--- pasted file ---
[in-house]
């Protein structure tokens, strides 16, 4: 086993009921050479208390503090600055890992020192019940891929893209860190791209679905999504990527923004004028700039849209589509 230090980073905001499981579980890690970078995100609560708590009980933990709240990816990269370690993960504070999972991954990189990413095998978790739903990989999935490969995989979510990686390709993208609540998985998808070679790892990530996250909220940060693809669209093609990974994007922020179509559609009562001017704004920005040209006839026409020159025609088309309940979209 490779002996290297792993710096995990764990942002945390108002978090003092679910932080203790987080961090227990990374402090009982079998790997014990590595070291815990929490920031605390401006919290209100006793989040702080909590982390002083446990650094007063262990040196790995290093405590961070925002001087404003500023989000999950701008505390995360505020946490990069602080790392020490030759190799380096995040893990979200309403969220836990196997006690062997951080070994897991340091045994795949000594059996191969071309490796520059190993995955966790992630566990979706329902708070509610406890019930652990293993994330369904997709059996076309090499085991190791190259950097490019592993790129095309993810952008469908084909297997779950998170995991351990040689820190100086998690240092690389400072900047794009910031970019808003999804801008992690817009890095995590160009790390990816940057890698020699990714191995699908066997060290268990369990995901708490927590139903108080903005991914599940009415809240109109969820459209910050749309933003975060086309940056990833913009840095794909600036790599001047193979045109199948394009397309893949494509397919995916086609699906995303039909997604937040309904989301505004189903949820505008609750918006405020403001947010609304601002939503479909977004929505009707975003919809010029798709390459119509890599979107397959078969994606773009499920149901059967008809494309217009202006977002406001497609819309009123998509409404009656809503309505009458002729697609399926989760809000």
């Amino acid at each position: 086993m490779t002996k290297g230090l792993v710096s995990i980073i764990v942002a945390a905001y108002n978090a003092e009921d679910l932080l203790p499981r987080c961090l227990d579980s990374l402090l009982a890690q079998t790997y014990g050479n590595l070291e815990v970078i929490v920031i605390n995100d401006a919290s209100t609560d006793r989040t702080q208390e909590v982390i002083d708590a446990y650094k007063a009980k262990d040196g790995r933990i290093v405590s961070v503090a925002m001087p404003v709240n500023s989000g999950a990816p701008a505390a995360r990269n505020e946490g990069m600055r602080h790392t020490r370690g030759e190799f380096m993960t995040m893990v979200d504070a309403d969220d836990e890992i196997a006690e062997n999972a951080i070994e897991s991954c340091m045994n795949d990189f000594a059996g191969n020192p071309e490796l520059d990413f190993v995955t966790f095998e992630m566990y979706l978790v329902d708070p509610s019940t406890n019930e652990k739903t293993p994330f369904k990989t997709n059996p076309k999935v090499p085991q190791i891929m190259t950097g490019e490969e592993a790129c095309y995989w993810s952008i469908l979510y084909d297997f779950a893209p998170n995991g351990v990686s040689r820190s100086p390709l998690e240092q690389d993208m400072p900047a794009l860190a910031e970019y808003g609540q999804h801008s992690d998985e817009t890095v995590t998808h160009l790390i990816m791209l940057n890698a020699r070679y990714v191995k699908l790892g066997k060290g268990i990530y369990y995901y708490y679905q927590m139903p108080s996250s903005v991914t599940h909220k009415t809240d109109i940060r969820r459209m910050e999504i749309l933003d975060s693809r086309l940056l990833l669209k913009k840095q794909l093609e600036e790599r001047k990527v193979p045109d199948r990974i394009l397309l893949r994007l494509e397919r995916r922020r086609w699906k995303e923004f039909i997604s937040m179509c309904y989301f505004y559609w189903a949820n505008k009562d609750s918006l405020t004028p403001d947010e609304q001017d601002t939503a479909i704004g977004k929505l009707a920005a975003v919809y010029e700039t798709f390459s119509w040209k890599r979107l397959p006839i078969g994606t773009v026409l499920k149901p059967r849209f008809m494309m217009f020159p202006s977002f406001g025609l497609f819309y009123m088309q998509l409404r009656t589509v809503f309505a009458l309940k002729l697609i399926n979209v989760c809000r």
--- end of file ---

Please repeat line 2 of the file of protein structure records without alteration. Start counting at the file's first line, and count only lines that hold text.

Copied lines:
């Protein structure tokens, strides 16, 4: 086993009921050479208390503090600055890992020192019940891929893209860190791209679905999504990527923004004028700039849209589509 230090980073905001499981579980890690970078995100609560708590009980933990709240990816990269370690993960504070999972991954990189990413095998978790739903990989999935490969995989979510990686390709993208609540998985998808070679790892990530996250909220940060693809669209093609990974994007922020179509559609009562001017704004920005040209006839026409020159025609088309309940979209 490779002996290297792993710096995990764990942002945390108002978090003092679910932080203790987080961090227990990374402090009982079998790997014990590595070291815990929490920031605390401006919290209100006793989040702080909590982390002083446990650094007063262990040196790995290093405590961070925002001087404003500023989000999950701008505390995360505020946490990069602080790392020490030759190799380096995040893990979200309403969220836990196997006690062997951080070994897991340091045994795949000594059996191969071309490796520059190993995955966790992630566990979706329902708070509610406890019930652990293993994330369904997709059996076309090499085991190791190259950097490019592993790129095309993810952008469908084909297997779950998170995991351990040689820190100086998690240092690389400072900047794009910031970019808003999804801008992690817009890095995590160009790390990816940057890698020699990714191995699908066997060290268990369990995901708490927590139903108080903005991914599940009415809240109109969820459209910050749309933003975060086309940056990833913009840095794909600036790599001047193979045109199948394009397309893949494509397919995916086609699906995303039909997604937040309904989301505004189903949820505008609750918006405020403001947010609304601002939503479909977004929505009707975003919809010029798709390459119509890599979107397959078969994606773009499920149901059967008809494309217009202006977002406001497609819309009123998509409404009656809503309505009458002729697609399926989760809000």